Why was The Last of Us 2 delayed so many times?

Anticipation surrounding The Last of Us: Part 2 seems to have been going on for years. Naughty Dog got gamers excited since its first look back in 2017 – a return to its brooding vision of a post-apocalyptic world ravaged by a mutated strain of fungus that turns humans into terrifying zombies.

But gamers have had to wait. A reunion with Joel and Ellie seemed like the perfect game to escape to while many of us are quarantined at home doing nothing but playing games. The Last of Us 2 was delayed twice, initially scheduled for a February 21 release, which was delayed to May 29 and finally, June 19.

COVID-19, obviously

COVID-19 finds itself the culprit of The Last of Us 2’s latest rescheduling, according to Sony. In a statement, Sony said: “Logistically, the global crisis is preventing us from providing the launch experience our players deserve.”

Naughty Dog followed up with a statement that logistical issues meant they couldn’t launch the game to their satisfaction. The statement said they wanted it to each everyone at around the same time and were willing to delay its release to solve it. It is likely Naughty Dog was concerned about keeping spoilers at bay, as inconsistent launch days could mean the its twists are leaked before players from other regions get a chance to start, ruining the experience. Given how deeply affecting many gamers found original The Last of Us, we probably have Naughty Dog to thank for this.

Some of 2020’s titles have run into a similar situation as worldwide distribution was disrupted by the pandemic. Most notably, Square Enix faced distribution issues with Final Fantasy 7 Remake. The game had to be shipped early to regions like Australia, where players could start nine days ahead of actual release, because of scatters distribution channels across the world.

Sony was probably hesitant to bank on a digital launch. Gamers are generally evenly split when it comes to buying digital and physical copies. This statistic presents a risky gamble if half of its audience chooses to hold of buying digital copies to wait for physical copies to arrive. In that time, the game could have been spoiled, disincentivizing some buyers.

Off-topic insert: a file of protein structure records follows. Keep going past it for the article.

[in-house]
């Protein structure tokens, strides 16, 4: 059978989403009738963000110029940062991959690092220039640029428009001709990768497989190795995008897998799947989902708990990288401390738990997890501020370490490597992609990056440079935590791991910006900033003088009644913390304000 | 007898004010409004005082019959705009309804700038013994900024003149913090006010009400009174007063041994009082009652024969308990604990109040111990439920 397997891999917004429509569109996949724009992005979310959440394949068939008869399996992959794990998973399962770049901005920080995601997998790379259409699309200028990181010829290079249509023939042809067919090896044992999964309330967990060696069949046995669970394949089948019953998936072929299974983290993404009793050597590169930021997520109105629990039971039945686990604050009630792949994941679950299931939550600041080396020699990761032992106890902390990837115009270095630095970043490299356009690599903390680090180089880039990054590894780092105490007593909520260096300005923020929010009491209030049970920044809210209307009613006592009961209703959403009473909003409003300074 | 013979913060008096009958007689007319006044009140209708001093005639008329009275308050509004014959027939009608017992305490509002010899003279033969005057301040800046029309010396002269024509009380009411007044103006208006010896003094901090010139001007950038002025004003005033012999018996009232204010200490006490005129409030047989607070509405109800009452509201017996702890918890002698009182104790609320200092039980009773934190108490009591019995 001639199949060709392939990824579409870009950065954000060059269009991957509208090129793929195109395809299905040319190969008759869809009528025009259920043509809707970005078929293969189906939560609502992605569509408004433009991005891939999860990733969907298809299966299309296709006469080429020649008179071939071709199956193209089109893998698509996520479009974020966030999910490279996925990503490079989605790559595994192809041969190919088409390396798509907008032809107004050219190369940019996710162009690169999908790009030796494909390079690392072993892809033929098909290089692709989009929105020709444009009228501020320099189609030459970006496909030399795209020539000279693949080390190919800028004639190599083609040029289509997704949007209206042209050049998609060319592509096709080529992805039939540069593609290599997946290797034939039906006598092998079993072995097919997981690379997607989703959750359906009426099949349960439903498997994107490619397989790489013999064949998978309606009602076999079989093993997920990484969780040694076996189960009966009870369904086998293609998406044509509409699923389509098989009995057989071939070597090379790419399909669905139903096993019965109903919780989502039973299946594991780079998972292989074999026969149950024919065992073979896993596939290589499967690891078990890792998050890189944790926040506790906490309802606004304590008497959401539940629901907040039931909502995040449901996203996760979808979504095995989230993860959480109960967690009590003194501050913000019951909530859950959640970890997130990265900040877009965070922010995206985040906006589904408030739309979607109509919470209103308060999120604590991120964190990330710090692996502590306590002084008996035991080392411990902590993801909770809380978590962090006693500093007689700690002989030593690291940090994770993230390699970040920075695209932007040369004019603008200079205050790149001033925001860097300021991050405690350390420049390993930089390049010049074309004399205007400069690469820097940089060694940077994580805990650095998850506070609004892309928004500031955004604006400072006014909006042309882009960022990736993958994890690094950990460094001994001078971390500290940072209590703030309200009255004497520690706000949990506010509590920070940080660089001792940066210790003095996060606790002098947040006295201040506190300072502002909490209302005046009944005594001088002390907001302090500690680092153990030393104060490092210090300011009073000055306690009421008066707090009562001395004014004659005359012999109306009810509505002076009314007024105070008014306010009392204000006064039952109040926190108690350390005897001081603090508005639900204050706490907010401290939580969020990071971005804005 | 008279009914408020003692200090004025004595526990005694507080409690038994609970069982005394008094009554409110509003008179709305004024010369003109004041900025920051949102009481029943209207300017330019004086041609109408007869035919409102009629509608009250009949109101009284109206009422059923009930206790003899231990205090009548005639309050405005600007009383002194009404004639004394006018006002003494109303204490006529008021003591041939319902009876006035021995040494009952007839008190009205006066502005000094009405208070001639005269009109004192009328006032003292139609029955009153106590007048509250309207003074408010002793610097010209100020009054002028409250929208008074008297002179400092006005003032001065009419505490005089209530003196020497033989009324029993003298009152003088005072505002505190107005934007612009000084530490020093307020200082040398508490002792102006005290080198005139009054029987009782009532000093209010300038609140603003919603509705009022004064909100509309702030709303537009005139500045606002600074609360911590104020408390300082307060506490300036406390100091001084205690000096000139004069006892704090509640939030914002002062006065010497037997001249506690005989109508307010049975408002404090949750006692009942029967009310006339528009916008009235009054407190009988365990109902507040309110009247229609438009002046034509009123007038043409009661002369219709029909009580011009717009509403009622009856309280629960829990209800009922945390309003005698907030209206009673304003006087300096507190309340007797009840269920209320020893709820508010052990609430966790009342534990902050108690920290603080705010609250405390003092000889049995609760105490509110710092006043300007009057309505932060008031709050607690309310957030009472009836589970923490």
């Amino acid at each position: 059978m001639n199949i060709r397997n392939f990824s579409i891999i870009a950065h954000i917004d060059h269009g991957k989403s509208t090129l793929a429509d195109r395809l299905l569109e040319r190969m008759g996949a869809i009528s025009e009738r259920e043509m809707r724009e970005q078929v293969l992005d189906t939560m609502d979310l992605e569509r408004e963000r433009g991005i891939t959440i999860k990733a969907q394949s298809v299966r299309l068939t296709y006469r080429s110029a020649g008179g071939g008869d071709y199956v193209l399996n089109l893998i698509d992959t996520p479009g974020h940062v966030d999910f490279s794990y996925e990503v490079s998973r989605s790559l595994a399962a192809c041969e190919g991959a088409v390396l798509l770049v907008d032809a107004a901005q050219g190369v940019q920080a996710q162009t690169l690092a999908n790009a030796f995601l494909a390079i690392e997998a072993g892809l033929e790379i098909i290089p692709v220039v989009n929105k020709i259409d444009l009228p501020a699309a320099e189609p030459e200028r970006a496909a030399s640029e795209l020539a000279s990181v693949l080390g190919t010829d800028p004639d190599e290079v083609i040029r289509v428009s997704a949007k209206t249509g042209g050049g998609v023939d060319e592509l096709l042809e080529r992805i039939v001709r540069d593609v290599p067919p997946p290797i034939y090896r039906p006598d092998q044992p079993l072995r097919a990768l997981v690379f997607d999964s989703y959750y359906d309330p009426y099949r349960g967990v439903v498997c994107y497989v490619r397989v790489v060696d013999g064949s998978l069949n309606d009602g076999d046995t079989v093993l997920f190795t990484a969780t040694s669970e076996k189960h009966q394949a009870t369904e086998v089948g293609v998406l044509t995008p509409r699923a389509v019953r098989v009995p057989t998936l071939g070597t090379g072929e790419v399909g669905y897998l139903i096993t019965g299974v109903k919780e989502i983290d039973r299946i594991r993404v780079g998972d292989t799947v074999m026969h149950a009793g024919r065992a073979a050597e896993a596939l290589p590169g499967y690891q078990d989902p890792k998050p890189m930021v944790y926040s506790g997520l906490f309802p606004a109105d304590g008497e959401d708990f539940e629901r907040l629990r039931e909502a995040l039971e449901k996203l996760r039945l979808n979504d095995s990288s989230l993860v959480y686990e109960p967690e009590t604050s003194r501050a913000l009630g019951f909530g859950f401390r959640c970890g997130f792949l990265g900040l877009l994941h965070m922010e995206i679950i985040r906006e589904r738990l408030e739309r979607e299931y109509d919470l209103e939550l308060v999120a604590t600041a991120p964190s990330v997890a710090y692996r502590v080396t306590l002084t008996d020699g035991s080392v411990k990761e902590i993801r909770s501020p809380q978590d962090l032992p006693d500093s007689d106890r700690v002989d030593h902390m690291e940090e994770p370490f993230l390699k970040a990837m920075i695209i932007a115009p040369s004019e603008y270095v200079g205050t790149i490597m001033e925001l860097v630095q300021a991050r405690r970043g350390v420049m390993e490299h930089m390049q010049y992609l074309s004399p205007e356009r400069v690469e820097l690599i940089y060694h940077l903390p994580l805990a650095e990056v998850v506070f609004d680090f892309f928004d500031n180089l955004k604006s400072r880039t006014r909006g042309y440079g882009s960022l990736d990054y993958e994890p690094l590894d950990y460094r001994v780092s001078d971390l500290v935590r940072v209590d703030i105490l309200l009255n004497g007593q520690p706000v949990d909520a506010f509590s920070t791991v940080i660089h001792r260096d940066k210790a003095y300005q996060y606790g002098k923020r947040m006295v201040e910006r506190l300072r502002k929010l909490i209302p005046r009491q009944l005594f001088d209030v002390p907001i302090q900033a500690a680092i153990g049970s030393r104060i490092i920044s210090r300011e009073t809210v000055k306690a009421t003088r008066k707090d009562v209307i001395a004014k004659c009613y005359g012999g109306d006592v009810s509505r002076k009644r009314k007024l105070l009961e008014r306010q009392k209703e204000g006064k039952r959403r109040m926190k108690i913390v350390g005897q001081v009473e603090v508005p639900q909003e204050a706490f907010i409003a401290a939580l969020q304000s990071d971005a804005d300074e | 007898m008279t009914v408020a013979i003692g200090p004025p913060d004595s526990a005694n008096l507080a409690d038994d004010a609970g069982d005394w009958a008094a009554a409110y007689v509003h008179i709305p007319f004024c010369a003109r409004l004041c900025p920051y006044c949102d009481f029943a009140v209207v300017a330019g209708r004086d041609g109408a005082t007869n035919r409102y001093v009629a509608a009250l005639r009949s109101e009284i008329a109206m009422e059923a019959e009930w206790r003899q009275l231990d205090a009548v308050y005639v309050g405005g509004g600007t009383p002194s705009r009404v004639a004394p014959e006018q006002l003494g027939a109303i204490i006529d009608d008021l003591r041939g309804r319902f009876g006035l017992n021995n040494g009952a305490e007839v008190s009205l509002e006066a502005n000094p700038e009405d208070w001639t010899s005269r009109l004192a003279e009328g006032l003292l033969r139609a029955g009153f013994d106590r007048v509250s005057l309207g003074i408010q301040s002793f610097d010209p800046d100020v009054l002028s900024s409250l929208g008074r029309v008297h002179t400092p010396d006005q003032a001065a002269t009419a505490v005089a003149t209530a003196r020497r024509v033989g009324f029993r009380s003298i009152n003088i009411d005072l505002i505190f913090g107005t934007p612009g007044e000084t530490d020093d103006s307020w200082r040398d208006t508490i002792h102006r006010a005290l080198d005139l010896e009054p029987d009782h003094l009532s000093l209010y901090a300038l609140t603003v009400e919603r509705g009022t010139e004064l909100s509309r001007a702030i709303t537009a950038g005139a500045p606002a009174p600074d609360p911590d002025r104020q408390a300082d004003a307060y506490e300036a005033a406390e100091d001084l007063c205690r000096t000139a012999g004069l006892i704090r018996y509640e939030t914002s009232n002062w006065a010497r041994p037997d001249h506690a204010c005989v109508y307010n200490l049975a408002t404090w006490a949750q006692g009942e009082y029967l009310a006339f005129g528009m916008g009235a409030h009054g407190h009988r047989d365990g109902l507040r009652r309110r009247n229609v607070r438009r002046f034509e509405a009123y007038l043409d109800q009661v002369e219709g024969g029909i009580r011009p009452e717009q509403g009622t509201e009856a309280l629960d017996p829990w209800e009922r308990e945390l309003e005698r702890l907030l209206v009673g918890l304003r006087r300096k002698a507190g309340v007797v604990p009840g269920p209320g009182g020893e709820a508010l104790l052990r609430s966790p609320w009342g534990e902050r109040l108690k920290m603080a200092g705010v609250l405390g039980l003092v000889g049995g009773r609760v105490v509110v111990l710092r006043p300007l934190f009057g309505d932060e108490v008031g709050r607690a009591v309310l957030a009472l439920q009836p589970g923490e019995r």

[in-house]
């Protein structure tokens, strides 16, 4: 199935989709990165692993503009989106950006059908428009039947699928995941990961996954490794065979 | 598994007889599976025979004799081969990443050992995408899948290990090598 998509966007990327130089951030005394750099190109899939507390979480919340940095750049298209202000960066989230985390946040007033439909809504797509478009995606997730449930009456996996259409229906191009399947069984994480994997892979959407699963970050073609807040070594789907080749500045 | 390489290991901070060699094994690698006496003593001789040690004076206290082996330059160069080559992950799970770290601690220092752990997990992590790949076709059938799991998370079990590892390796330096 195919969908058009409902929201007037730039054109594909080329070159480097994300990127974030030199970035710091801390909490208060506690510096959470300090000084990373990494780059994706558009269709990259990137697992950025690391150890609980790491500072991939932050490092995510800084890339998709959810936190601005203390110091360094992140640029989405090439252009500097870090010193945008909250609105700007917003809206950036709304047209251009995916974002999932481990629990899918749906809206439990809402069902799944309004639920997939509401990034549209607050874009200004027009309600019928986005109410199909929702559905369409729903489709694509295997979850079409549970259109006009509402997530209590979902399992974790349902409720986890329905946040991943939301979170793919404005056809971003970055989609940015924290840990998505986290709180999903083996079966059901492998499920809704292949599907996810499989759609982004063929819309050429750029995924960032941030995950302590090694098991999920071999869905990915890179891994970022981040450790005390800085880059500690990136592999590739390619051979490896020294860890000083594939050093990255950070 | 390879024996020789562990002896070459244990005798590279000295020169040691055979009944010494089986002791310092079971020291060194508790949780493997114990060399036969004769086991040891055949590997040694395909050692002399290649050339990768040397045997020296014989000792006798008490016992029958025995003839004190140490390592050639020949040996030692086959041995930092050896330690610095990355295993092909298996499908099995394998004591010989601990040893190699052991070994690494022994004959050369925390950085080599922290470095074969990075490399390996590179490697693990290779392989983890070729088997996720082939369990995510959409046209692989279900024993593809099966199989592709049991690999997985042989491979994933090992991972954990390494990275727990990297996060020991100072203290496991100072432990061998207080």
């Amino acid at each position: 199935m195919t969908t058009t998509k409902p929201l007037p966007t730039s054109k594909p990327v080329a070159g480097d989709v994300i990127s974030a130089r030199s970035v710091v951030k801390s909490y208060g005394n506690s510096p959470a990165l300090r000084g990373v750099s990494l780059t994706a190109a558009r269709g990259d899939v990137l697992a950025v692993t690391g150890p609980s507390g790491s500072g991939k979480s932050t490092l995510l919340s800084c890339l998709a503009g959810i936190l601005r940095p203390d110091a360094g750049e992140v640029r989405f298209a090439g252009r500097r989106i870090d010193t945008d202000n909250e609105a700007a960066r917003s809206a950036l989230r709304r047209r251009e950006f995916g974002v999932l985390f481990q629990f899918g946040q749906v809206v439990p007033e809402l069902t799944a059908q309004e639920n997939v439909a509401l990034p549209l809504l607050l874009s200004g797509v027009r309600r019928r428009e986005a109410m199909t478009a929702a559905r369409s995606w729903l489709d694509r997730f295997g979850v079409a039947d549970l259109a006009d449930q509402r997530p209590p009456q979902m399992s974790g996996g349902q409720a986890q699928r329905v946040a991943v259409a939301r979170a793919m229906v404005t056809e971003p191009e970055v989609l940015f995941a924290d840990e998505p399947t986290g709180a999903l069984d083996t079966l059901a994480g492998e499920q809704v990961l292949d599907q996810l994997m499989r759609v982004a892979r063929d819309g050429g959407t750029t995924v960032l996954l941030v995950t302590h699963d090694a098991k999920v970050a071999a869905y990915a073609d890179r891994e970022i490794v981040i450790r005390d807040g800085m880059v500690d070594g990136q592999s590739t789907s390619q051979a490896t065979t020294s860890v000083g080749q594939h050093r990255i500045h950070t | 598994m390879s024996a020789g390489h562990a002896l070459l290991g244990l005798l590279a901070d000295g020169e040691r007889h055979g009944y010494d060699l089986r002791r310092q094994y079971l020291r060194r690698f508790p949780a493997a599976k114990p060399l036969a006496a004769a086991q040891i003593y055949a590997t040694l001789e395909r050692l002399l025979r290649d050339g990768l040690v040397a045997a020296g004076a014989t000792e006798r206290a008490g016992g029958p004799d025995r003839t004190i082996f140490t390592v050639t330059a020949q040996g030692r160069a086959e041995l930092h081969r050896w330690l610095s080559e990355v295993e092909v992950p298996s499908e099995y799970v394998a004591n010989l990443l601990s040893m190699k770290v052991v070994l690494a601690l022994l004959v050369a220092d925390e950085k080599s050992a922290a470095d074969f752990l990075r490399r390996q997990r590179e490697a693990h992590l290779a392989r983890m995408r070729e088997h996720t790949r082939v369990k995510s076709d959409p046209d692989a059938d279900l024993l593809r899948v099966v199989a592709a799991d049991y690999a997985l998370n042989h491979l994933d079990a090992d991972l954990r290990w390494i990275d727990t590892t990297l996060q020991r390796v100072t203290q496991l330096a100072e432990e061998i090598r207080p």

Quality control

Naughty Dog’s streak of critically acclaimed PlayStation titles has made them something of a team of perfectionists. Kotaku wrote a damning report on the work culture at Naughty Dog in March. Game developers frequently work on a crunch schedule of 12-hour workdays, which extended for months as the game’s launch date was shifted. The pursuit of perfectionism has dragged on its release and taken a toll on workers, who pay for a Grade-A video game with their health and relationships.

Development of The Last of Us 2 took a while to get going as Naughty Dog committed the whole studio to work on it. The taxing work behind Uncharted 4: A Thief’s End saw many veteran employees leave the studio. 14 of the 20 non-lead designers behind Uncharted 4 have left. Former developers told Kotaku they hoped the game would fail to prove Naughty Dog’s work culture was not sustainable nor healthy for its employees. As one Naughty Dog developer put it: “This game is really good, but at a huge cost to the people.”

While the studio has been quiet to respond to these claims, crunch culture at Naughty Dog well known and made clear to incoming employees. They want perfectionists who are willing to put in the long hours to make a great game.

A look ahead

Their long hours look to be paying off. Early footage of The Last of Us 2 keeps to its promise of immersive storytelling and top-notch presentation. The way Ellie moves and interacts with the environment, to its locations and thoughtful game mechanics reflect an obsession with polish that you don’t see in many games. Many developers who worked on the game said they think the game will be phenomenal – said not in boasting, but with a heavy sigh.

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